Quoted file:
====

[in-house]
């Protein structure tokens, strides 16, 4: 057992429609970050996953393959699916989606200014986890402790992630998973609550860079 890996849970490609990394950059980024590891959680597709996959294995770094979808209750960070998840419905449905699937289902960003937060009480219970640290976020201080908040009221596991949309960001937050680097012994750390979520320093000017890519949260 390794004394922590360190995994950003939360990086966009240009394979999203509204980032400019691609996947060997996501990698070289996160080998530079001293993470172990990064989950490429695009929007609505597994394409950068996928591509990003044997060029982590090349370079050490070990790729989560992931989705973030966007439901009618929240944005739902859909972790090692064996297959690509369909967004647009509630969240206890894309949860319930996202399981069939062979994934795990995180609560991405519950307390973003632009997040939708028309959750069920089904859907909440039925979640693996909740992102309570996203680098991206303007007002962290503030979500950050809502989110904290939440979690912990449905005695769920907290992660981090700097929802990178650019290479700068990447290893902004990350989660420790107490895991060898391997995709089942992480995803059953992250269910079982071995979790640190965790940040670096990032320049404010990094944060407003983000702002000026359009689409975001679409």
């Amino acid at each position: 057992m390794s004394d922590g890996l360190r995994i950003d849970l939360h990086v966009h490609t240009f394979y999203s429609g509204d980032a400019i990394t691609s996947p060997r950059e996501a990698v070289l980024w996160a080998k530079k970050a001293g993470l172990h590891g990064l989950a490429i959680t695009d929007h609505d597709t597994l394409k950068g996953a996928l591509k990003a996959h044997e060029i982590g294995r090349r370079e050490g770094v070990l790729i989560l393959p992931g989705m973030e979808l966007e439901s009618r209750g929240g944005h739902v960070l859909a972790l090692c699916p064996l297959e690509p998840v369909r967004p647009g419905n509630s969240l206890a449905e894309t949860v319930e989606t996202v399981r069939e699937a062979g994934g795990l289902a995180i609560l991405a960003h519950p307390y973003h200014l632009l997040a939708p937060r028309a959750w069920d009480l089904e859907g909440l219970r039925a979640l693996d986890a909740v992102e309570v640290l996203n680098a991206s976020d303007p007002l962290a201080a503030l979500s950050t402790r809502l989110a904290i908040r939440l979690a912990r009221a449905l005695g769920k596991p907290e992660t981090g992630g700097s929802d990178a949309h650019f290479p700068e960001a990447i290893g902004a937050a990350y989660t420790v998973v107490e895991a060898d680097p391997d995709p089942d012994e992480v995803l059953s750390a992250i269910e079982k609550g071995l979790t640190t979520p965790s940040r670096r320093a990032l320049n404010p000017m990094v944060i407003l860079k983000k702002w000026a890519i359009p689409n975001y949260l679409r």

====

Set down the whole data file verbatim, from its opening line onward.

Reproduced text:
[in-house]
């Protein structure tokens, strides 16, 4: 057992429609970050996953393959699916989606200014986890402790992630998973609550860079 890996849970490609990394950059980024590891959680597709996959294995770094979808209750960070998840419905449905699937289902960003937060009480219970640290976020201080908040009221596991949309960001937050680097012994750390979520320093000017890519949260 390794004394922590360190995994950003939360990086966009240009394979999203509204980032400019691609996947060997996501990698070289996160080998530079001293993470172990990064989950490429695009929007609505597994394409950068996928591509990003044997060029982590090349370079050490070990790729989560992931989705973030966007439901009618929240944005739902859909972790090692064996297959690509369909967004647009509630969240206890894309949860319930996202399981069939062979994934795990995180609560991405519950307390973003632009997040939708028309959750069920089904859907909440039925979640693996909740992102309570996203680098991206303007007002962290503030979500950050809502989110904290939440979690912990449905005695769920907290992660981090700097929802990178650019290479700068990447290893902004990350989660420790107490895991060898391997995709089942992480995803059953992250269910079982071995979790640190965790940040670096990032320049404010990094944060407003983000702002000026359009689409975001679409």
């Amino acid at each position: 057992m390794s004394d922590g890996l360190r995994i950003d849970l939360h990086v966009h490609t240009f394979y999203s429609g509204d980032a400019i990394t691609s996947p060997r950059e996501a990698v070289l980024w996160a080998k530079k970050a001293g993470l172990h590891g990064l989950a490429i959680t695009d929007h609505d597709t597994l394409k950068g996953a996928l591509k990003a996959h044997e060029i982590g294995r090349r370079e050490g770094v070990l790729i989560l393959p992931g989705m973030e979808l966007e439901s009618r209750g929240g944005h739902v960070l859909a972790l090692c699916p064996l297959e690509p998840v369909r967004p647009g419905n509630s969240l206890a449905e894309t949860v319930e989606t996202v399981r069939e699937a062979g994934g795990l289902a995180i609560l991405a960003h519950p307390y973003h200014l632009l997040a939708p937060r028309a959750w069920d009480l089904e859907g909440l219970r039925a979640l693996d986890a909740v992102e309570v640290l996203n680098a991206s976020d303007p007002l962290a201080a503030l979500s950050t402790r809502l989110a904290i908040r939440l979690a912990r009221a449905l005695g769920k596991p907290e992660t981090g992630g700097s929802d990178a949309h650019f290479p700068e960001a990447i290893g902004a937050a990350y989660t420790v998973v107490e895991a060898d680097p391997d995709p089942d012994e992480v995803l059953s750390a992250i269910e079982k609550g071995l979790t640190t979520p965790s940040r670096r320093a990032l320049n404010p000017m990094v944060i407003l860079k983000k702002w000026a890519i359009p689409n975001y949260l679409r």